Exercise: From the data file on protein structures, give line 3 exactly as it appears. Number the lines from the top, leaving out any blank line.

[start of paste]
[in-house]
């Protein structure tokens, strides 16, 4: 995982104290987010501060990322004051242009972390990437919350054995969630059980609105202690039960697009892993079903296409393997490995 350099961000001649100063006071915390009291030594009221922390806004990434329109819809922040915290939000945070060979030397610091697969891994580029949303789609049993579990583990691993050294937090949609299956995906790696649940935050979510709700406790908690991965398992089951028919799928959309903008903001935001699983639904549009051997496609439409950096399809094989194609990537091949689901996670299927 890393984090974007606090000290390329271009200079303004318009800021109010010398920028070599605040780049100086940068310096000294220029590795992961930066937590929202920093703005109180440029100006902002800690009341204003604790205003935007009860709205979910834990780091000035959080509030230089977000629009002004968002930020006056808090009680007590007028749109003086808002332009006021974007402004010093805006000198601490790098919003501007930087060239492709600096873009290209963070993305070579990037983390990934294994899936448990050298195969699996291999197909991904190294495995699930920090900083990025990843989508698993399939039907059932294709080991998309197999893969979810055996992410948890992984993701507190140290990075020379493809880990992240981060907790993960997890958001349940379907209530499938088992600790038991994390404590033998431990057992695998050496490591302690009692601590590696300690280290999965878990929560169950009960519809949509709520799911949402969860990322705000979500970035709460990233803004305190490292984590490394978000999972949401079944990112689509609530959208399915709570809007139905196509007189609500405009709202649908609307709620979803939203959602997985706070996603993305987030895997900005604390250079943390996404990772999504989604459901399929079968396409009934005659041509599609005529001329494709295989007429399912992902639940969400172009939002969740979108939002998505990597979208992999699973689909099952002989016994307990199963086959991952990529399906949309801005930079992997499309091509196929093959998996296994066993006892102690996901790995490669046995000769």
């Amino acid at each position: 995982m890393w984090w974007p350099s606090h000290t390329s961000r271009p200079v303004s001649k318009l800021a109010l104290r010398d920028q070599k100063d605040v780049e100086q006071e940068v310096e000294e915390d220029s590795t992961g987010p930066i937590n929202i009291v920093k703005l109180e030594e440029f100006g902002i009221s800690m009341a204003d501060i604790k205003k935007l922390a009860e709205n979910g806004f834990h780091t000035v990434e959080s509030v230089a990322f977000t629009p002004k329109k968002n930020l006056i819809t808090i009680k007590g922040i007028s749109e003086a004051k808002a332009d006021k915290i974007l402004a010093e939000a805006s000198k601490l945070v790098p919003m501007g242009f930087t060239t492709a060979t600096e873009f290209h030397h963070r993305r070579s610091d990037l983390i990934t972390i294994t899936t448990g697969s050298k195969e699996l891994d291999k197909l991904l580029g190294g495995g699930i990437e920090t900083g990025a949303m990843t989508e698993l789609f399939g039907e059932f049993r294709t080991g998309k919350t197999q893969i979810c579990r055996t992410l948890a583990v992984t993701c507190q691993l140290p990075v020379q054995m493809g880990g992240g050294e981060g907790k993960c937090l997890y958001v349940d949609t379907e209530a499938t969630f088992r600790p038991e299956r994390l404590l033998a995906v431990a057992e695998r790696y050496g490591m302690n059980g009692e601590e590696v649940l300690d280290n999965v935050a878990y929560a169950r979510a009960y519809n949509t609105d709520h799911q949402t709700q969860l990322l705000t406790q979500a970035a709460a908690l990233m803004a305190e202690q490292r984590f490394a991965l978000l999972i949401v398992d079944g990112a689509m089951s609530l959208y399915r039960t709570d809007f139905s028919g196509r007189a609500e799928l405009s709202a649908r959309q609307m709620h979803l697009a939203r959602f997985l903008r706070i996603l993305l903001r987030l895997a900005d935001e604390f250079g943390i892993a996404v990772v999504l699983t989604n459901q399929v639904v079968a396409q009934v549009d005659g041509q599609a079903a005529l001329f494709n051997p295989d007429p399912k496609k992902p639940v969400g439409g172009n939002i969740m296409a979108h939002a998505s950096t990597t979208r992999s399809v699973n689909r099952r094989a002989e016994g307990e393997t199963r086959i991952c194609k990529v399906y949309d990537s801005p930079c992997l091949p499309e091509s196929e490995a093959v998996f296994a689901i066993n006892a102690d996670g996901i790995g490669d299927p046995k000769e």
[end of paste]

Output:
């Amino acid at each position: 995982m890393w984090w974007p350099s606090h000290t390329s961000r271009p200079v303004s001649k318009l800021a109010l104290r010398d920028q070599k100063d605040v780049e100086q006071e940068v310096e000294e915390d220029s590795t992961g987010p930066i937590n929202i009291v920093k703005l109180e030594e440029f100006g902002i009221s800690m009341a204003d501060i604790k205003k935007l922390a009860e709205n979910g806004f834990h780091t000035v990434e959080s509030v230089a990322f977000t629009p002004k329109k968002n930020l006056i819809t808090i009680k007590g922040i007028s749109e003086a004051k808002a332009d006021k915290i974007l402004a010093e939000a805006s000198k601490l945070v790098p919003m501007g242009f930087t060239t492709a060979t600096e873009f290209h030397h963070r993305r070579s610091d990037l983390i990934t972390i294994t899936t448990g697969s050298k195969e699996l891994d291999k197909l991904l580029g190294g495995g699930i990437e920090t900083g990025a949303m990843t989508e698993l789609f399939g039907e059932f049993r294709t080991g998309k919350t197999q893969i979810c579990r055996t992410l948890a583990v992984t993701c507190q691993l140290p990075v020379q054995m493809g880990g992240g050294e981060g907790k993960c937090l997890y958001v349940d949609t379907e209530a499938t969630f088992r600790p038991e299956r994390l404590l033998a995906v431990a057992e695998r790696y050496g490591m302690n059980g009692e601590e590696v649940l300690d280290n999965v935050a878990y929560a169950r979510a009960y519809n949509t609105d709520h799911q949402t709700q969860l990322l705000t406790q979500a970035a709460a908690l990233m803004a305190e202690q490292r984590f490394a991965l978000l999972i949401v398992d079944g990112a689509m089951s609530l959208y399915r039960t709570d809007f139905s028919g196509r007189a609500e799928l405009s709202a649908r959309q609307m709620h979803l697009a939203r959602f997985l903008r706070i996603l993305l903001r987030l895997a900005d935001e604390f250079g943390i892993a996404v990772v999504l699983t989604n459901q399929v639904v079968a396409q009934v549009d005659g041509q599609a079903a005529l001329f494709n051997p295989d007429p399912k496609k992902p639940v969400g439409g172009n939002i969740m296409a979108h939002a998505s950096t990597t979208r992999s399809v699973n689909r099952r094989a002989e016994g307990e393997t199963r086959i991952c194609k990529v399906y949309d990537s801005p930079c992997l091949p499309e091509s196929e490995a093959v998996f296994a689901i066993n006892a102690d996670g996901i790995g490669d299927p046995k000769e």